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The Lion King, Recycling, and Remembering

If there's one big difference between famous books and famous movies, it's that no famous book will ever be subject to a 3D re-release. (At least not until we come up with the technology!)

Over the weekend, believe it or not, the 3D re-release of The Lion King continued to come in #1 at the box office as it reached $61.7 million in total profit. This has led the big guys at Disney to announce they'll be keeping the movie in theaters beyond the originally planned two weeks. As Ed, the craziest hyena villain, might say... [insert maniacal celebratory hyena laugh]!

It's pretty clear that the main motivator behind this 3D re-release was to make money, and it's hard to blame the big guys at Disney for that. Still, the event - and the now practically inevitable coming wave of 3D re-releases - raises some questions about the recycling of classic media. Most importantly, when is it okay?

"Remember who you are, Simba." "Hamlet?"
It's true that classic stories create a kind of bonding experience for humanity. This bond can transcend time, place, race, age, social status, and much more. Even The Lion King is based off Hamlet, which is based off the legend of Amleth, which is so ancient no one's sure exactly where it came from. YA fiction is full of stories that have been told before, just in a slightly different/older way (see: Romeo and Juliet). And there's nothing wrong with that - right?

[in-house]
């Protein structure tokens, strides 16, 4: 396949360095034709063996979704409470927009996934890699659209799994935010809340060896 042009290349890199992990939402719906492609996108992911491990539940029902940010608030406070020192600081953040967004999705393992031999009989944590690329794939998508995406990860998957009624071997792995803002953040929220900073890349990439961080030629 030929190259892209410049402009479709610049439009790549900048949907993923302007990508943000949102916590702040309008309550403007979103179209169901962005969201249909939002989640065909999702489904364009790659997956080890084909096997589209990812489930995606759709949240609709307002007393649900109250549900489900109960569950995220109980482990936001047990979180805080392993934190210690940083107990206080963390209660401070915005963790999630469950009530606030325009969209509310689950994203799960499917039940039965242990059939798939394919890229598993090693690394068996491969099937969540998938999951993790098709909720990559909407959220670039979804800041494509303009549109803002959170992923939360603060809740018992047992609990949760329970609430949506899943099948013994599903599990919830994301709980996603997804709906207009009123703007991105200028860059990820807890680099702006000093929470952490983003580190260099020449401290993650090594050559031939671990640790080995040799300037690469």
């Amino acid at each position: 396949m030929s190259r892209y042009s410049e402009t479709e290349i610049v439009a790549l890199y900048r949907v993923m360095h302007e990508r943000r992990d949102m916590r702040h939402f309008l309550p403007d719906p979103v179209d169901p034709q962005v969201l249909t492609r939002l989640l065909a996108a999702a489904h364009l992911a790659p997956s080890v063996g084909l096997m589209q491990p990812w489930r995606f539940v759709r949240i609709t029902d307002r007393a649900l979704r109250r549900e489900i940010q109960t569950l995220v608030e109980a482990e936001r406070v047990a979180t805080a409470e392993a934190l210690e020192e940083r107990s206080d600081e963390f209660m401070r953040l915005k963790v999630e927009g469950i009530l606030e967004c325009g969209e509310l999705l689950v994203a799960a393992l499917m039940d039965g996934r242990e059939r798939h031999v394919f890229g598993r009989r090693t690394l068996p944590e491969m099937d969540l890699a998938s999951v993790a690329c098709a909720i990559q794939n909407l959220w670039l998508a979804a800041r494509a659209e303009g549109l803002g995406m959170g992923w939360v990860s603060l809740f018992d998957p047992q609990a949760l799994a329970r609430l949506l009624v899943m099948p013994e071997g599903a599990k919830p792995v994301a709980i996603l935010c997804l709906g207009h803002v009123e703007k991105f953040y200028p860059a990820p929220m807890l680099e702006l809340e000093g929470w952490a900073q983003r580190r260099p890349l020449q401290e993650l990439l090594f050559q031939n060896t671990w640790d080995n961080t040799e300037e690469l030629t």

The Lion King is evidently a story/movie/experience that parents want to share with their children, grandparents want to share with their grandchildren, nostalgic teens like me want to share with their friends, etc. And who's to say that re-releasing a movie isn't the same as re-grunting a story about the caveman campfire? (In this case, the campfire is a massive glowing screen.)

On the other hand, you could argue that re-releasing a movie that's already had its ride around the block is even more extreme - and worrying - than other forms of story recycling. What happened to creativity, man? Heck, you could argue that story recycling in any form is a bad thing. The human experience is such a huge and varied thing, there must still be room for some level of originality.

What are your thoughts on story recycling, The Lion King 3D, and originality in fiction? Sound off in the comments! And while you're at it, enjoy this awesomely hilarious Modern Family clip.

Emilia Plater

Emilia is a YA author who avoids studying, food that isn't covered in cheese, and waking up before 10:30AM whenever possible. A bundle of confusions.

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  1. When my daughter was small, she was terrified by the Lion King and we had to stop watching.

    As for recycling, I don't mind when a plot or story is done again, but I love it when there's a new spin or twist on it.

  2. The Indo-Europeans, those people who spoke the language that became French and English and Armenian and Hindi and Russian and Norwegian and Persian and way too many other languages, were pretty good at telling stories. They told stories about slaying dragons, about twins, about stealing fire from the gods.

    But every time a story is re-told it changes. It means something new, because it is in a new context. How many stories about dragons are there? How many of the dragons are actually the same? Can you really say that Smaug and Kazul and Temeraire mean the same thing?